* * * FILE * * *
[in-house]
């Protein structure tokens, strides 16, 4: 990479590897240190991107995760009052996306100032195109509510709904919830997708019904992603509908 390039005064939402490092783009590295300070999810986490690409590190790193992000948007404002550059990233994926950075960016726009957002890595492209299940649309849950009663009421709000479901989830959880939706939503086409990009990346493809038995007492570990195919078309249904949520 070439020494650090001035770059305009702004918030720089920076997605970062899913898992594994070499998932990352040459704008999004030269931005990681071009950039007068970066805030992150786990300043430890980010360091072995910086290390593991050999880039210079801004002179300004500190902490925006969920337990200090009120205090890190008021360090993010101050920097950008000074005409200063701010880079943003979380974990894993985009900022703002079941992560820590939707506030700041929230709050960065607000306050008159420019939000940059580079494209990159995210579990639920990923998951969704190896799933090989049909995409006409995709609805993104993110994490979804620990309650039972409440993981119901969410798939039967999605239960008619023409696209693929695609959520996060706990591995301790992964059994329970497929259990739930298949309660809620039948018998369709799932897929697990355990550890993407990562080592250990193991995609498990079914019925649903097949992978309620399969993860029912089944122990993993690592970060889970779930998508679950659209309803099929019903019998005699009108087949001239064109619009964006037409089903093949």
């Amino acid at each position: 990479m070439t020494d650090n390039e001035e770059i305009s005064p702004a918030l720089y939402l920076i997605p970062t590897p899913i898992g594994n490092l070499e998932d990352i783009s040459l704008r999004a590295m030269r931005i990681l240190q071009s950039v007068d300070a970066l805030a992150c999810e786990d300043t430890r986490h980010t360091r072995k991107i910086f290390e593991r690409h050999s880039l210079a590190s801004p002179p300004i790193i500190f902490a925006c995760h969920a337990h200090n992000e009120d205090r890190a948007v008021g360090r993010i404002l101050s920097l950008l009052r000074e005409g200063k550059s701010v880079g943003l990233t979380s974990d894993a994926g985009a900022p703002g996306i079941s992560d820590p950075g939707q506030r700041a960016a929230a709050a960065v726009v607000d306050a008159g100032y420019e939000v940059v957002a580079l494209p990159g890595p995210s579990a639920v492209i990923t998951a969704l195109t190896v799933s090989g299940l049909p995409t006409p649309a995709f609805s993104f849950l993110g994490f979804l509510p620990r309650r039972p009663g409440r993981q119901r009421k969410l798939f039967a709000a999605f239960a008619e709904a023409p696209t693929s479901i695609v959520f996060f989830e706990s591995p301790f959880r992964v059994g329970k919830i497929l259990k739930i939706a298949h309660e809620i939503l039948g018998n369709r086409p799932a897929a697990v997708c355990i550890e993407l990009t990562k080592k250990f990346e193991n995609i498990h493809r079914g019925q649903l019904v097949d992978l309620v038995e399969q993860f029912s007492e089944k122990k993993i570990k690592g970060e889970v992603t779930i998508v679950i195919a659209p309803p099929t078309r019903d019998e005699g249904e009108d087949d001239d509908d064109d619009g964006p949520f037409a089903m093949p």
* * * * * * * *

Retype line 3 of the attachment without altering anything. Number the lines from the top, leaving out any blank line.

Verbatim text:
């Amino acid at each position: 990479m070439t020494d650090n390039e001035e770059i305009s005064p702004a918030l720089y939402l920076i997605p970062t590897p899913i898992g594994n490092l070499e998932d990352i783009s040459l704008r999004a590295m030269r931005i990681l240190q071009s950039v007068d300070a970066l805030a992150c999810e786990d300043t430890r986490h980010t360091r072995k991107i910086f290390e593991r690409h050999s880039l210079a590190s801004p002179p300004i790193i500190f902490a925006c995760h969920a337990h200090n992000e009120d205090r890190a948007v008021g360090r993010i404002l101050s920097l950008l009052r000074e005409g200063k550059s701010v880079g943003l990233t979380s974990d894993a994926g985009a900022p703002g996306i079941s992560d820590p950075g939707q506030r700041a960016a929230a709050a960065v726009v607000d306050a008159g100032y420019e939000v940059v957002a580079l494209p990159g890595p995210s579990a639920v492209i990923t998951a969704l195109t190896v799933s090989g299940l049909p995409t006409p649309a995709f609805s993104f849950l993110g994490f979804l509510p620990r309650r039972p009663g409440r993981q119901r009421k969410l798939f039967a709000a999605f239960a008619e709904a023409p696209t693929s479901i695609v959520f996060f989830e706990s591995p301790f959880r992964v059994g329970k919830i497929l259990k739930i939706a298949h309660e809620i939503l039948g018998n369709r086409p799932a897929a697990v997708c355990i550890e993407l990009t990562k080592k250990f990346e193991n995609i498990h493809r079914g019925q649903l019904v097949d992978l309620v038995e399969q993860f029912s007492e089944k122990k993993i570990k690592g970060e889970v992603t779930i998508v679950i195919a659209p309803p099929t078309r019903d019998e005699g249904e009108d087949d001239d509908d064109d619009g964006p949520f037409a089903m093949p």